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Can Irritable Bowel Syndrome Affect Your Bladder?

Can Irritable Bowel Syndrome Affect Your Bladder?

The connection between bowel function in the human body and bladder is apparent in large numbers of clinical disorders, including syndromes related to chronic pelvic pain, inconsistency in bowel movements and urinary tracts as well as organic diseases, which involve functional bowel disorders, colon and over active bladder.

Can Irritable Bowel Syndrome Affect Your Bladder?

Survey Report to Justify the Condition

Irritable bowel syndrome has a close relationship with interstitial cystitis which is also known as a painful bladder syndrome. This is because; onset of such conditions usually tends towards proceeding of interstitial cystitis. According to the survey conducted on about 2,500 individuals suffering from interstitial cystitis or a condition characterizes urinary discomfort, chronic pelvic pain and frequency or urgency of urine, prevalence of IBS i.e. Irritable Bowel Syndrome, Crohn’s disease and colitis were relatively higher as compared to that in any general population.

Major Symptoms Related to Bladder Problems and Irritable Bowel Syndrome

The majority of individuals associated with the health care sector found a surprise overlap between bladder problems and bowel movements. In addition, few researchers have estimated that symptoms associated with urinary problem are common among large numbers of irritable bowel syndrome patients. Here, major symptoms include:

  • Emptying of patients’ bladder incompletely
  • Urination on frequent basis
  • Nocturia i.e. going out from the bed for urination
  • Urgency of urine

Moreover, few evidences have revealed about women suffering from the problem of irritable bowel syndrome would likely experience urinary inconsistency as compared to those, who do not suffer from the similar type of problem.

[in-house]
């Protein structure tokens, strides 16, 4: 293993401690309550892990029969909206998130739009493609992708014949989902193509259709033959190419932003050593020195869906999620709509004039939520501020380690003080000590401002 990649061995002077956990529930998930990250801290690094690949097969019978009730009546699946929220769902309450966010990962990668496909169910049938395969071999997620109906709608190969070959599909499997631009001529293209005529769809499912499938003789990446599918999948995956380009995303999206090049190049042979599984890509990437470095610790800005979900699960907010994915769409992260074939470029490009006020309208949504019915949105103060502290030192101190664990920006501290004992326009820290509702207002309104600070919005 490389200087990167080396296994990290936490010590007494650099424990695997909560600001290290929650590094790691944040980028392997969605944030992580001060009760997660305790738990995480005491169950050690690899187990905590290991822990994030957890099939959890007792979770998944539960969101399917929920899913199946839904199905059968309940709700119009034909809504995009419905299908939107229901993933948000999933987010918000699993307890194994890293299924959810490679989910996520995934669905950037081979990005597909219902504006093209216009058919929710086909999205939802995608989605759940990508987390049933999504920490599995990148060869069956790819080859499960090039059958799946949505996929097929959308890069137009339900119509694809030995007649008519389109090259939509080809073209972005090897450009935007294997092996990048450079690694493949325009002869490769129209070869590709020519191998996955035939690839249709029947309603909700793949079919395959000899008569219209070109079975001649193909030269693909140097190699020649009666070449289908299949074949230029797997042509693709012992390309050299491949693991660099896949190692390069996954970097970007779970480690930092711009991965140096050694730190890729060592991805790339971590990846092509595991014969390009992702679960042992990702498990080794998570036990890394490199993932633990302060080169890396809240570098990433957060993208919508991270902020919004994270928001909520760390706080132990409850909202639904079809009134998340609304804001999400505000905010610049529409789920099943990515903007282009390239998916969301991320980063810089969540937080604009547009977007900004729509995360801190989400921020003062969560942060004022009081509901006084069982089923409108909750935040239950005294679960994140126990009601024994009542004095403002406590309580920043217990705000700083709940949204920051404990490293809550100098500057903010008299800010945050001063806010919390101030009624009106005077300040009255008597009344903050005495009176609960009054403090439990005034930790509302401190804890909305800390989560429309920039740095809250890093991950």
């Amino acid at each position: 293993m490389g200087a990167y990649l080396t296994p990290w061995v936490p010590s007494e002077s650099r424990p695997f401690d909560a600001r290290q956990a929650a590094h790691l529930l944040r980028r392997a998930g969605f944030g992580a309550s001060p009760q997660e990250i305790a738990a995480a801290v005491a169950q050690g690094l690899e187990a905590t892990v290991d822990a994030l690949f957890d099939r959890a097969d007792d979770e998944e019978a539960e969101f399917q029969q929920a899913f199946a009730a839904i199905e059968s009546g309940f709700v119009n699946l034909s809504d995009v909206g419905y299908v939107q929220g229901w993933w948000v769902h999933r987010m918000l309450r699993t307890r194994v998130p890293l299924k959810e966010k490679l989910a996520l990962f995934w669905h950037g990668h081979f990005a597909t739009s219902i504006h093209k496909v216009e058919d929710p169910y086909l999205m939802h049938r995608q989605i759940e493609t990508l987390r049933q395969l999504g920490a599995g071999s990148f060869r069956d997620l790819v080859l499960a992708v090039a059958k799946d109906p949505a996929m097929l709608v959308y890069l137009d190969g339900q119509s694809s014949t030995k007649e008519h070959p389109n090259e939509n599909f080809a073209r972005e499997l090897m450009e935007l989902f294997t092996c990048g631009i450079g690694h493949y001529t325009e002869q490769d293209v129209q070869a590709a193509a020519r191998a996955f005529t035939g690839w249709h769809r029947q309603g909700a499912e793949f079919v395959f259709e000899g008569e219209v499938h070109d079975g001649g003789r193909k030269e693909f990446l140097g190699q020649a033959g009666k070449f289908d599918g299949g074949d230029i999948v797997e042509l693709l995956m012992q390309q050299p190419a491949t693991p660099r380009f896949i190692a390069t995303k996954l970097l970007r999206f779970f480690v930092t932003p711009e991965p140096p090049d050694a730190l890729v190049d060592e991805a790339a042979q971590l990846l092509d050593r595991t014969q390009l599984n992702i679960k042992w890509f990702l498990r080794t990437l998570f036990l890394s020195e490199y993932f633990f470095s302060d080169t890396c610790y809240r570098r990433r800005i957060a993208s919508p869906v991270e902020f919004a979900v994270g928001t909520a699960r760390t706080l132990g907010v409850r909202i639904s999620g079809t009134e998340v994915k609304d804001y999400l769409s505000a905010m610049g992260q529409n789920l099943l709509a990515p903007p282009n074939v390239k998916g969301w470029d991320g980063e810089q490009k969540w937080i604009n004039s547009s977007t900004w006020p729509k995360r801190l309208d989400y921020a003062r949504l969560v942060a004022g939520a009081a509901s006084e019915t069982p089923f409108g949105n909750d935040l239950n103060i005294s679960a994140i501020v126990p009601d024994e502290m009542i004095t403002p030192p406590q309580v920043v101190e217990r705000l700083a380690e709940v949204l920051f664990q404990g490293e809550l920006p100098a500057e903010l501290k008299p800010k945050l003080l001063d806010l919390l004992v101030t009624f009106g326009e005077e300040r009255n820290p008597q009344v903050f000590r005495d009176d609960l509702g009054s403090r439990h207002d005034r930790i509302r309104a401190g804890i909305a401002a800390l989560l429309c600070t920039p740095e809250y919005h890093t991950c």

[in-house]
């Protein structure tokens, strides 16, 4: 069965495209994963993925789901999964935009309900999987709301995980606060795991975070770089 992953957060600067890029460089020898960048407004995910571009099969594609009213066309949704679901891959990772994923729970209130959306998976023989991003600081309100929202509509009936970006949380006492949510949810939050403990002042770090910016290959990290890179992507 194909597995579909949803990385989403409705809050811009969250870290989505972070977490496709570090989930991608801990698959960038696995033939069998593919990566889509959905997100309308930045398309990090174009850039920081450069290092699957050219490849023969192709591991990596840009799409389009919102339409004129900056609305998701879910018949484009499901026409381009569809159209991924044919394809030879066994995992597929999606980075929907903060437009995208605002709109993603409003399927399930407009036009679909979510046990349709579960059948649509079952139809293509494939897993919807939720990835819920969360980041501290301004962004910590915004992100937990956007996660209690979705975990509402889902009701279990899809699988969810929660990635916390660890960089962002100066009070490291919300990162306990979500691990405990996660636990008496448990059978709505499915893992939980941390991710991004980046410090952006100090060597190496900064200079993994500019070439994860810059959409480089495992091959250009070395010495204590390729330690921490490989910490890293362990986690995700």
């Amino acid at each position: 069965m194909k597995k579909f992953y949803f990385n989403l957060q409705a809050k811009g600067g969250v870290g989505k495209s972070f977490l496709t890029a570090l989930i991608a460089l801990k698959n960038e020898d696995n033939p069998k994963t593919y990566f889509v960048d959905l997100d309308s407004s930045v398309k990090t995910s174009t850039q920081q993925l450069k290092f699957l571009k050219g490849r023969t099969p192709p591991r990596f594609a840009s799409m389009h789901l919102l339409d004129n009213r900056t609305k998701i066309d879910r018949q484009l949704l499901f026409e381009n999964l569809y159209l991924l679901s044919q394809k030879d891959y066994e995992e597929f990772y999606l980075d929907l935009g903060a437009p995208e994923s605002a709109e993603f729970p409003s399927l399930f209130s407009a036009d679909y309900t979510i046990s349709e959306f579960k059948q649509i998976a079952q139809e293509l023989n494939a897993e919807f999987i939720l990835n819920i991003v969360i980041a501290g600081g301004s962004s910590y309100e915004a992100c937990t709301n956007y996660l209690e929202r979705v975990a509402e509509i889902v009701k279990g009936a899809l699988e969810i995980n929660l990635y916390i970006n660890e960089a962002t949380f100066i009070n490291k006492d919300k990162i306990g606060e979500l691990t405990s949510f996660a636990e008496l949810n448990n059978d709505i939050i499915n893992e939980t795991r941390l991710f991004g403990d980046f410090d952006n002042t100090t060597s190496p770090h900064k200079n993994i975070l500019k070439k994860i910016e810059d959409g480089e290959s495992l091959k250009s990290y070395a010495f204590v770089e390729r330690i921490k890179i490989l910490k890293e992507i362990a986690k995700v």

Reasons for Overlap Between Bladder Problems and Irritable Bowel Syndrome

Researchers have until now failed to identify the prime reason, because of which irritable bowel syndrome patients remain at higher risk in case of urinary or bladder problems and vice versa. However, they succeeded to identify various underlying factors, which may eventually result in far better understanding of each factor that comes into play.

Indeed, proximity of human organs associated with elimination procedure recommends about interaction among large numbers of muscles and nerves present in any system. Other valuable reasons associated with the overlap between the bladder and bowel symptoms include dysfunction of shared yet centralized nervous system and shared inflammation. By obtaining a better understanding about underlying causes, doctors will provide relatively more effective diagnose and treatments and, thereby, provide the appropriate system relieving solution. Another positive thing in this case is that researchers have succeeded in finding evidences, which aim to bring improvements in the function of any one from two systems may result in functional improvement of the other one.

Urinary Conditions Co-Exist with the Problem of Irritable Bowel Syndrome

Now, let us have a look on a particular urinary condition i.e. interstitial cystitis that exists along with irritable bowel syndrome to affect the functionality of human’s bladder and movement of bowels.

In the interstitial cystitis or painful bladder syndrome condition, a patient experiences chronic pain, frequent urination and discomfort related to his bladder. With the objective to identify reasons behind overlapping of irritable bowel syndrome and painful bladder syndrome, researchers have moved ahead to identify the role of cross sensitization and inflammation across both bladder and gut nerves, along with other similar type of centralized dysfunction. Hence, if you have both irritable bowel syndrome and painful bladder syndrome problem, you should immediately consult your doctor and discuss an effective treatment plan aimed mainly at addressing both of the conditions mentioned here.


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Team PainAssist
Team PainAssist
Written, Edited or Reviewed By: Team PainAssist, Pain Assist Inc. This article does not provide medical advice. See disclaimer
Last Modified On:August 8, 2023

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